Ifeoma Clyopatra Onyia is on track to establish Laurel’s first vineyard and winery and become the first African vintner in the United States.
It will take three years for her vines to begin producing enough grapes for production, but by then, Onyia is aiming to cultivate a following with some custom blends that will become available this year.
Clyopatra Winery & Vineyard’s first custom crush, made from grapes purchased on the Eastern Shore, is already in the barrels and set for release on Oct. 1, the day her native country, Nigeria, celebrates its independence.
A new building that will house the winery’s production area, tasting room, sales area and food service should be complete by the end of August.
“It’s been a lifelong dream to own a vineyard and produce wines,” Onyia said, an idea influenced by the palm wine that her home region of Udi is known for in Nigeria. “I lost my brother, Oby, before we could travel to Italy to tour a vineyard operation and train together, so it’s my quest now. I have to do this for him.”
Laurel was a natural choice to establish the vineyard and winery, she said. “When I first came here the city welcomed me, and when my father passed away, Father Robert Buchmeier at St. Nicholas Catholic Church treated us with so much love and kindness. It never left my head.”
A lifelong serial entrepreneur, Onyia began her career in London, where she attended law school but soon decided to study business administration instead.
After opening a bridal and wedding store in England that sold African-themed gowns and accessories and winning a Keeper of Heritage award from Essence magazine, she moved to the United States in 2000.
“Fashion requires a lot of travel and I didn’t want to be away from my two children, so I opened a series of health care companies,” Onyia said, focusing on home health care, medical supplies, and a certified nursing assistant training school.
She briefly returned to fashion, launching her own brand — Clyopatra Couture — and ran Capitol Fashion Week, a biannual fashion show.
In 2020, her brother’s death brought her focus back to the health arena and she launched MISO Medical Center in South Laurel the following year, a provider of mental health services.
Since acquiring a six-acre property on Brooklyn Bridge Road in West Laurel last year, Onyia, her husband and son have planted 1.5 acres of Regent, SK-77, Chardonel, Chambourcin and Noiret vines, and plan to introduce other varieties in a nearby 3.5 acre field next year.
They have also sought out the advice of Daniel Larason, a vineyard and operations management consultant with deep roots in Maryland’s wine industry, as well as Joseph Fiola, a well-known viticulture specialist at the University of Maryland Extension, among other consultants.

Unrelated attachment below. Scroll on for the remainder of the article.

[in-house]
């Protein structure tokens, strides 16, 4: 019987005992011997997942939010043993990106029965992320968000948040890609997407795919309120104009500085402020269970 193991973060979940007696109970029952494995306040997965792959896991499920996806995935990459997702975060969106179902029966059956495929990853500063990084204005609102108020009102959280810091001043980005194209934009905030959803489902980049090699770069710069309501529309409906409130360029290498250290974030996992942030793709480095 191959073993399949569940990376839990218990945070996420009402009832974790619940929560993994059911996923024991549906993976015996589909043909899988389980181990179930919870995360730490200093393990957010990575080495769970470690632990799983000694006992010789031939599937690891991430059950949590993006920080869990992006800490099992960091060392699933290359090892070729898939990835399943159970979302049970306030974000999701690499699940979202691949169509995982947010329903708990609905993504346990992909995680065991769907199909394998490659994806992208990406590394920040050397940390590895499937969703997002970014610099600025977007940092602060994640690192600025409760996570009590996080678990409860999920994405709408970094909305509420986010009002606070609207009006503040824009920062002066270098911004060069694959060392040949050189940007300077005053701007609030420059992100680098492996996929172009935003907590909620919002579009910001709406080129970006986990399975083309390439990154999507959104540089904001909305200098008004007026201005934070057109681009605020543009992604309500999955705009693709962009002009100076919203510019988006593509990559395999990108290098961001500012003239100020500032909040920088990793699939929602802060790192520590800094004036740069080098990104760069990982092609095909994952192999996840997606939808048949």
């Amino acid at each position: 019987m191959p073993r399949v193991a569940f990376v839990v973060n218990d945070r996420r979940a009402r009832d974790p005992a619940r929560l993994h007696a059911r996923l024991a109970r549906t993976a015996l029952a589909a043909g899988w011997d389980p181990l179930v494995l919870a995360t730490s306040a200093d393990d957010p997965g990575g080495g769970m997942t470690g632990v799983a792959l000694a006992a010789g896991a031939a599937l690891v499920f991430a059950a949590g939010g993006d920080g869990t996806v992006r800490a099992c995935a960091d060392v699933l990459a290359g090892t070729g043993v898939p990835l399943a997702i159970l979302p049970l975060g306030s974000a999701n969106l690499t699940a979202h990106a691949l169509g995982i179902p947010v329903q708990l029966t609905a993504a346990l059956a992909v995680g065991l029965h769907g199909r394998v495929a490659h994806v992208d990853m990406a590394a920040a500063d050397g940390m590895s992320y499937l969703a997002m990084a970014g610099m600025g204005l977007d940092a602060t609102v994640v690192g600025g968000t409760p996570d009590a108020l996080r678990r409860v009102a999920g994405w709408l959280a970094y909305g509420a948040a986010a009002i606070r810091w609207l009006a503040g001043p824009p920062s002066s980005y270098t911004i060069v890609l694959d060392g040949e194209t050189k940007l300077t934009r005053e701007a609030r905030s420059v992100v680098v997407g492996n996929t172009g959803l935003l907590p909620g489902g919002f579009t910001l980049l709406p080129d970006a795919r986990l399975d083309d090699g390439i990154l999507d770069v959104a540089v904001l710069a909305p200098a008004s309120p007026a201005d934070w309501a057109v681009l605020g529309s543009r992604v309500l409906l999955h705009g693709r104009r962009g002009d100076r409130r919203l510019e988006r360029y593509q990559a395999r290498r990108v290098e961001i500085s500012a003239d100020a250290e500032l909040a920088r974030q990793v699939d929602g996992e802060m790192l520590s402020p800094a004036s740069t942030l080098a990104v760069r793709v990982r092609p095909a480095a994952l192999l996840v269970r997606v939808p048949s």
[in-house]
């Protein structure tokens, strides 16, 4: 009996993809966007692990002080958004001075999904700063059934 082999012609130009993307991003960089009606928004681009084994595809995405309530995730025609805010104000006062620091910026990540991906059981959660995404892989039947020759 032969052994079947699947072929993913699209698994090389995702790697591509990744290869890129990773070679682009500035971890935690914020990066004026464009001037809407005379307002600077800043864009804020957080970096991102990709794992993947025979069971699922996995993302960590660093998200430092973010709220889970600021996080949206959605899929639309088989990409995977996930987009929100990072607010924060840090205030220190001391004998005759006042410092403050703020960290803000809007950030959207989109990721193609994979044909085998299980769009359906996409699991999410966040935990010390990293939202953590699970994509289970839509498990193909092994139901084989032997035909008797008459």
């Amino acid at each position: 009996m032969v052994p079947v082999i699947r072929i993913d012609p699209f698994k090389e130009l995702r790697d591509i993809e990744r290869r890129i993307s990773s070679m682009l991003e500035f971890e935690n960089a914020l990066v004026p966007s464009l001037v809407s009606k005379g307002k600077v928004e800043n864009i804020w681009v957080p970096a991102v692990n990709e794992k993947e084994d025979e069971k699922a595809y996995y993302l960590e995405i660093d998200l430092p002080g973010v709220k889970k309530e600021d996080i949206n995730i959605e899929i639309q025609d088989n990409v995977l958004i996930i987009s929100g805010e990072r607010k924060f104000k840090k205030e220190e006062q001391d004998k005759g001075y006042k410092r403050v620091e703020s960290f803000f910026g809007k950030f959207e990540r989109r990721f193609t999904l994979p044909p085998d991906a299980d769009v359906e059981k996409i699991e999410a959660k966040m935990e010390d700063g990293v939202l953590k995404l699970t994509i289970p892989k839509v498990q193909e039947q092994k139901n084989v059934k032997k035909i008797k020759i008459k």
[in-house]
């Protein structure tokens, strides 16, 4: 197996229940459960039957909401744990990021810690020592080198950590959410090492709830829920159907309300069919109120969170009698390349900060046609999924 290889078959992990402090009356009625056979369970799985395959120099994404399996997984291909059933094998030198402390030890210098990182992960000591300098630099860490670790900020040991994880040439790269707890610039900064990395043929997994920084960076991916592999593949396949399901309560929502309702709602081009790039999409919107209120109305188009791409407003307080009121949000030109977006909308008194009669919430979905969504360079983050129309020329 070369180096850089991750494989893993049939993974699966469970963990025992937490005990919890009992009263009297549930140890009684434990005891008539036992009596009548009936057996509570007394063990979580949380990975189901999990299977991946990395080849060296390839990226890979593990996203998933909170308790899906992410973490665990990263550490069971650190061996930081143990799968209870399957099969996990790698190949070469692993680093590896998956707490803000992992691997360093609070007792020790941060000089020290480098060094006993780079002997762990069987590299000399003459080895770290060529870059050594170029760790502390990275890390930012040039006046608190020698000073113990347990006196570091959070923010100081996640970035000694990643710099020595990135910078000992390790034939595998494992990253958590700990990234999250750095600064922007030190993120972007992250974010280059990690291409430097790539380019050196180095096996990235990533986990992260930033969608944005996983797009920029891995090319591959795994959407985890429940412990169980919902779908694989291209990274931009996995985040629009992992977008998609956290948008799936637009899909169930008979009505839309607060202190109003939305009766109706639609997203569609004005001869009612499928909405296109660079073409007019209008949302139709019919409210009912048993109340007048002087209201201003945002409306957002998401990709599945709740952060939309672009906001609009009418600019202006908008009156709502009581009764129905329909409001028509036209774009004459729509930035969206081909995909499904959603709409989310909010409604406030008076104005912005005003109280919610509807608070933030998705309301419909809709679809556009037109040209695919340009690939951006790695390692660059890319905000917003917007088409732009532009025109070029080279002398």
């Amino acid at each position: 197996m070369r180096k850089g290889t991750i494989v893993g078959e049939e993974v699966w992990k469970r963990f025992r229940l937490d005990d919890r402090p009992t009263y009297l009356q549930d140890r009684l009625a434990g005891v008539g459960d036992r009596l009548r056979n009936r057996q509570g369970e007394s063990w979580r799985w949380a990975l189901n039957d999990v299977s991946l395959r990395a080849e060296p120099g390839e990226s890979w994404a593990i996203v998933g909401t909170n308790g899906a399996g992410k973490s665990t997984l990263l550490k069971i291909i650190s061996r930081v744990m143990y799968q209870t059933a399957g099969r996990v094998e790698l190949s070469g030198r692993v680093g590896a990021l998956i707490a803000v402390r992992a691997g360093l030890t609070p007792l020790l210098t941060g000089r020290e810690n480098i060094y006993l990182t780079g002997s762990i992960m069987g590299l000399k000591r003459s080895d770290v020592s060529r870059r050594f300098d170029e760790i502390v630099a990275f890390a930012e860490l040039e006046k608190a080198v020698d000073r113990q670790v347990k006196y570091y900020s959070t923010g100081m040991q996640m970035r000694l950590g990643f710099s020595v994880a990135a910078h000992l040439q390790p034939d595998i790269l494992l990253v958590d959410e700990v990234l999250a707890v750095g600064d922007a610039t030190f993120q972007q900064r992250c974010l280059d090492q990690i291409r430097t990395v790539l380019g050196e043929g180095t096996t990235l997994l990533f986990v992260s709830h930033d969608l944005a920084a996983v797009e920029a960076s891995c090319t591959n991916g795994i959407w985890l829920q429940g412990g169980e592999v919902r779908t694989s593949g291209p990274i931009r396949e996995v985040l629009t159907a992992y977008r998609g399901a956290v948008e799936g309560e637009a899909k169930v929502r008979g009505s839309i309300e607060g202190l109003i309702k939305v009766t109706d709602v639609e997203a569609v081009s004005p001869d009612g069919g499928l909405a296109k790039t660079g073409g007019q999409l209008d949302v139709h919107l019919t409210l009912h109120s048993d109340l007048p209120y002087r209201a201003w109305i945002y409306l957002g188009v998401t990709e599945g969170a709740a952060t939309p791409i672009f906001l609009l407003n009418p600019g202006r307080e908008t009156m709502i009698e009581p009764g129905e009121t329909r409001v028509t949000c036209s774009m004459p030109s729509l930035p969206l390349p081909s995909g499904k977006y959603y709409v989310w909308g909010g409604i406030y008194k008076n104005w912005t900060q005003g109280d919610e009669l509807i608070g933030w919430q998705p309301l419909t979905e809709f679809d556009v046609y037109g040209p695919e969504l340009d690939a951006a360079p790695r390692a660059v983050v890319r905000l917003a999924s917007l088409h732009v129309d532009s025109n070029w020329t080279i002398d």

Grow and Fortify, a team of agricultural professionals that supports agricultural startups, and their associated Maryland Wineries Association have also been supportive.
“They are all so eager to help new startups,” Onyia said. “I’ve found access to a nice village that I can be a member of and get information from, and they’ve welcomed me.”
When Onyia opens her winery this fall, she would like to honor her heritage by pairing her wines with chocolate from Africa.
The winery will create its own products from raw ingredients like chocolate powders and blocks, chocolate butter, and chocolate liquor imported from Ghana, and will also pair wines with nuts from Nigeria.
“I’m beginning to pair our wine with spicy foods to see which ones are better matches,” she said, with the goal of operating a kitchen on site that will feature authentic Nigerian cuisine.
“I grew up on three continents — Africa, Europe and America — so we’re going represent all of those influences in the kitchen, which will also have Caribbean food. We’ll have some special foods for tastings, and options for pairing with flights.”
To date, the operation has been 100% self-financed, and the winery is already considering options for expansion before it even opens its doors.
“If we grow and decide we need more acreage, I’m looking into opportunities to lease or purchase additional agricultural land nearby,” Onyia said.
Robert Love, director of Economic and Community Development for Laurel, said a boutique wine shop within the city limits would benefit Laurel and help promote other businesses there.
“We’d certainly like to see that,” he said. “The owner has expressed interest in this, so we’re supplying some ideas for potential locations that she can consider.”
Winemaking has been a logical step in Onyia’s career path because it encourages the social aspect of community, she said, but she also recognizes that there are still relatively few Black- and Brown-owned vineyards and wineries in the US and wants to do something to help change that.
“I think the number is about 3%,” she said. “If what I’m doing can encourage one child to believe they can start their own business despite the statistics they see, I’ll be happy. They should be encouraged to follow their passions. It’s what I do, and what my father taught me.”
Ifeoma: The first vines that Ifeoma Onyia planted are beginning to fruit, but will take up to three years to produce enough grapes for wine production. (Photo: George Berkheimer)
Vines: The first vines are getting established at Clyopatra Winery & Vineyard in West Laurel. (Photo: George Berkheimer)
Winery: Clyopatra Winery & Vineyard’s first 1.5 acre field is planted, and another 3.5 acre field will be added next year. (Photo: George Berkheimer)